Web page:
This is just fueling (this part scares Doug) my anti-electronics and anti-automotive feelings.  Get me a bike and a few extra oil lamps Papa, we’re goin’ Amish.

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These are the times that I need to remind myself why we do what we do.  We work from home so that we can get things done around the homestead while working, and be conveniently located to the swing under the tree for breaks.  We work together so we can spend more time together and enjoy visitors and friends to our house at any time.  We can walk to the library, bank, post office, and can get ice cream at the gas station if in dire need.  We can walk to the bar if  in even direr need.  We can lounge in our back yard with our chickens and goats reading a farming book at two in the afternoon and enjoy the warmest part of the day before taking the clothes off the line, and getting ready to make supper.  We are living the good life.  The good life for us means we cannot afford a reliable vehicle but why do I need to drive that much if I have all this?

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The Huffington Post did an article on us yesterday. I have it posted here.  We are thrilled that we may be able to inspire other folks to abandon their cubicle and head out bravely into this beautiful world and do what they want!  It just means I won’t be driving a new, luxurious truck anytime soon, but that’s okay.  My old one works just fine.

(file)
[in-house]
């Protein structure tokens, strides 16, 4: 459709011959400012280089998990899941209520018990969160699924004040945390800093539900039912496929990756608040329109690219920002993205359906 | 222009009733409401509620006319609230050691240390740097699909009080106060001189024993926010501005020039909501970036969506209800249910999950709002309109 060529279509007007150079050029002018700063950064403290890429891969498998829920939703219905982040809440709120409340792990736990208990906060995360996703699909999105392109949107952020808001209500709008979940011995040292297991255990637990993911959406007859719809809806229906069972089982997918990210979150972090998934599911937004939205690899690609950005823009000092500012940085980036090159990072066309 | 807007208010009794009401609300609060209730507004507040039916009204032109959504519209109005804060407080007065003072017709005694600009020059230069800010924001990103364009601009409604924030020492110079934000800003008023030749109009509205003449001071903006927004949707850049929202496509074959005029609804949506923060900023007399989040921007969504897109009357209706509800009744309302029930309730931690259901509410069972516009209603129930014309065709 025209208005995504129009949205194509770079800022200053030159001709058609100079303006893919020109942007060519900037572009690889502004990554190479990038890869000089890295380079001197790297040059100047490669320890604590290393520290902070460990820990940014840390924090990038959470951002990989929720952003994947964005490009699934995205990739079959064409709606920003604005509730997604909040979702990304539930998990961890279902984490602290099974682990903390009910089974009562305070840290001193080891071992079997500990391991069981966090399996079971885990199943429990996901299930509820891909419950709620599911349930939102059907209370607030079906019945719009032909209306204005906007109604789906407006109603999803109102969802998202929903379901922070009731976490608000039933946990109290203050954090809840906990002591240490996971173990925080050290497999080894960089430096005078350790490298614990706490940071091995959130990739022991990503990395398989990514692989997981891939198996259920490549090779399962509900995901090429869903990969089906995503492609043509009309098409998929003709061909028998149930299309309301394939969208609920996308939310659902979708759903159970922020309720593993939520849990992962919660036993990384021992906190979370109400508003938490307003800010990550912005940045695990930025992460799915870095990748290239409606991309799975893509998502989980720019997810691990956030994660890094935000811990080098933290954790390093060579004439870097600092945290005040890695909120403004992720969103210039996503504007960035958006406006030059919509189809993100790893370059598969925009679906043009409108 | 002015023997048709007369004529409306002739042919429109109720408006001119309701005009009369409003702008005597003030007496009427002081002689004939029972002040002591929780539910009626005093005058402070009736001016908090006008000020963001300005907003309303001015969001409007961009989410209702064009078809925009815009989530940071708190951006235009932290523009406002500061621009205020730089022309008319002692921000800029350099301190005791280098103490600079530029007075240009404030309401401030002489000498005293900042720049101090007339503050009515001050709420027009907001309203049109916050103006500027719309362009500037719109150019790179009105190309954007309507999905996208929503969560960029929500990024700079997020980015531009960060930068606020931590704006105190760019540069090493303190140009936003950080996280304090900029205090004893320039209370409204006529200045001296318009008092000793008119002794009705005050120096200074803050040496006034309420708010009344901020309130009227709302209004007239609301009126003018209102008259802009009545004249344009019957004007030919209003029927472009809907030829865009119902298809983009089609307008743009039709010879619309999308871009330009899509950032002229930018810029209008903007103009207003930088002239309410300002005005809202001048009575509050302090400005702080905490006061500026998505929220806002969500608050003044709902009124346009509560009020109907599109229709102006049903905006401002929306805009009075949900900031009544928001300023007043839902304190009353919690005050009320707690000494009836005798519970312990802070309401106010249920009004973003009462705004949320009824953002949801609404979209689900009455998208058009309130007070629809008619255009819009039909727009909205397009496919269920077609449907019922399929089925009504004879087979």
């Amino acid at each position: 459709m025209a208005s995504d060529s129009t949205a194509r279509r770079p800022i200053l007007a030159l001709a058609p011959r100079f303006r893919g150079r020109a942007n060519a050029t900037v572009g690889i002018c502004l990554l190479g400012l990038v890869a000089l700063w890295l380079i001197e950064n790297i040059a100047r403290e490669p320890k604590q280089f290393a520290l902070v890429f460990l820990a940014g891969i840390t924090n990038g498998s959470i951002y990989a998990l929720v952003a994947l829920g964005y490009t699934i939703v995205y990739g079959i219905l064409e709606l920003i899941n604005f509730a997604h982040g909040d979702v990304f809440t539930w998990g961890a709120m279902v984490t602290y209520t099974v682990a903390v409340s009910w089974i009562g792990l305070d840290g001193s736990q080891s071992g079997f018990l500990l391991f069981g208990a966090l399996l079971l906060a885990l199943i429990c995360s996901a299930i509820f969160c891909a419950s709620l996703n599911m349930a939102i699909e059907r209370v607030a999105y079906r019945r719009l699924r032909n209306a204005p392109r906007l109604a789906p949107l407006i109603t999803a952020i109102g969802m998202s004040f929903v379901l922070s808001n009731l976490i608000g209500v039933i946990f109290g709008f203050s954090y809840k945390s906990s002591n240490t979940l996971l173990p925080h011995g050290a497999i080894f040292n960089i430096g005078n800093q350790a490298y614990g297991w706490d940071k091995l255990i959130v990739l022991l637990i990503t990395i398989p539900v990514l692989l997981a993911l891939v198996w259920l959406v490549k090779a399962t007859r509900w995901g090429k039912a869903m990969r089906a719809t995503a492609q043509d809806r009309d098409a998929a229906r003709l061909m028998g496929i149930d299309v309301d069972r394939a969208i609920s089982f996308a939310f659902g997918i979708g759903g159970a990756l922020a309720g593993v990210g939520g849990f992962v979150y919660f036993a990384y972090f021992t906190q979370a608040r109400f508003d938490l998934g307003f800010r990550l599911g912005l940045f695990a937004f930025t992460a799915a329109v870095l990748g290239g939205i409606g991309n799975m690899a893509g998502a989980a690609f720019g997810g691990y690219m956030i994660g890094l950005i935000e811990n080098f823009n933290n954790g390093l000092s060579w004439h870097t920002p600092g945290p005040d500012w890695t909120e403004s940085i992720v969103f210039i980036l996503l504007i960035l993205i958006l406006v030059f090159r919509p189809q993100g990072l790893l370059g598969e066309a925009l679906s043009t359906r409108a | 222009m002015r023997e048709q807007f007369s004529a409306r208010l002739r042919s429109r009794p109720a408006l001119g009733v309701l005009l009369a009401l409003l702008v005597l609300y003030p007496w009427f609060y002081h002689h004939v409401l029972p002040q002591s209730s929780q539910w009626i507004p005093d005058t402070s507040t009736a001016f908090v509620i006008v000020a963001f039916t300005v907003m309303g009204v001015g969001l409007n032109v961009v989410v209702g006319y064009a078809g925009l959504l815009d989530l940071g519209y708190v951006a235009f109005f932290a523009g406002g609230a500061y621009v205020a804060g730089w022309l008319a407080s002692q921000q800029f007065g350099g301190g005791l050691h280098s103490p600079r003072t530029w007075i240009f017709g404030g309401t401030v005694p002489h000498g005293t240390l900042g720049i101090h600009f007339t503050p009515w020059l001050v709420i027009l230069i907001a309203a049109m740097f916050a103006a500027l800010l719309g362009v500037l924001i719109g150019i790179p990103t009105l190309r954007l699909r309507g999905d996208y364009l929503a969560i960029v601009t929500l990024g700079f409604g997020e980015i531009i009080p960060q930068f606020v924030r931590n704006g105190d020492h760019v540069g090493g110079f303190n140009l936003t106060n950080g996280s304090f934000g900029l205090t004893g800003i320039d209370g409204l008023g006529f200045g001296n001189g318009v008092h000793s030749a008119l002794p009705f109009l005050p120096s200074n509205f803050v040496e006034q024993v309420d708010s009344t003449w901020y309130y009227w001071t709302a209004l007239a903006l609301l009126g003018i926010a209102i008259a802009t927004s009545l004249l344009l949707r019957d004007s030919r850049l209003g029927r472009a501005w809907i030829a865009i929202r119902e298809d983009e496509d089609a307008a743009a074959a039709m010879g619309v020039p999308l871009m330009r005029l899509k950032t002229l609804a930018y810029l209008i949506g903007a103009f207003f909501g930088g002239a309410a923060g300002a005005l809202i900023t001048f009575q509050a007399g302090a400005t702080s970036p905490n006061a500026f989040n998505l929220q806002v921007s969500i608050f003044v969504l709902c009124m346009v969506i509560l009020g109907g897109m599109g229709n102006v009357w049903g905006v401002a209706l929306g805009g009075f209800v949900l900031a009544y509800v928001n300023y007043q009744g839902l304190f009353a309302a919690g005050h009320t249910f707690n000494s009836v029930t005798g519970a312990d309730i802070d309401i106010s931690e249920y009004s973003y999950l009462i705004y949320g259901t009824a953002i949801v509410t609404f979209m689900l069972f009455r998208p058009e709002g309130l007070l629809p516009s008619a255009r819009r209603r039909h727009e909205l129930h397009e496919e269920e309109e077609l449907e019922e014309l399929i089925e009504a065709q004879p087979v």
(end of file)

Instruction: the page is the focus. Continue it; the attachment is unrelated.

http://www.huffingtonpost.com/2014/04/09/katie-sanders-letting-go_n_5106816.html

Posted in Field Trips, Homestead, Non-Electric

A Visit To An Amish Home

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I have read a fair amount of Amish books, fiction and non-fiction, and have my own romanticized version of Amish life.  A life I think would be wonderful.  Off-grid, simple, community orientated, living for what matters, God and family.  I had never met anyone that was Amish though.  I had only actually seen an Amish woman twice in my life, once at the mall when I worked there and once at our friend’s farm for a festival.  I was excited to finally go see the inside of an Amish home, visit with an Amish mother, and see the work of an Amish father.  To live inside that world just for a moment.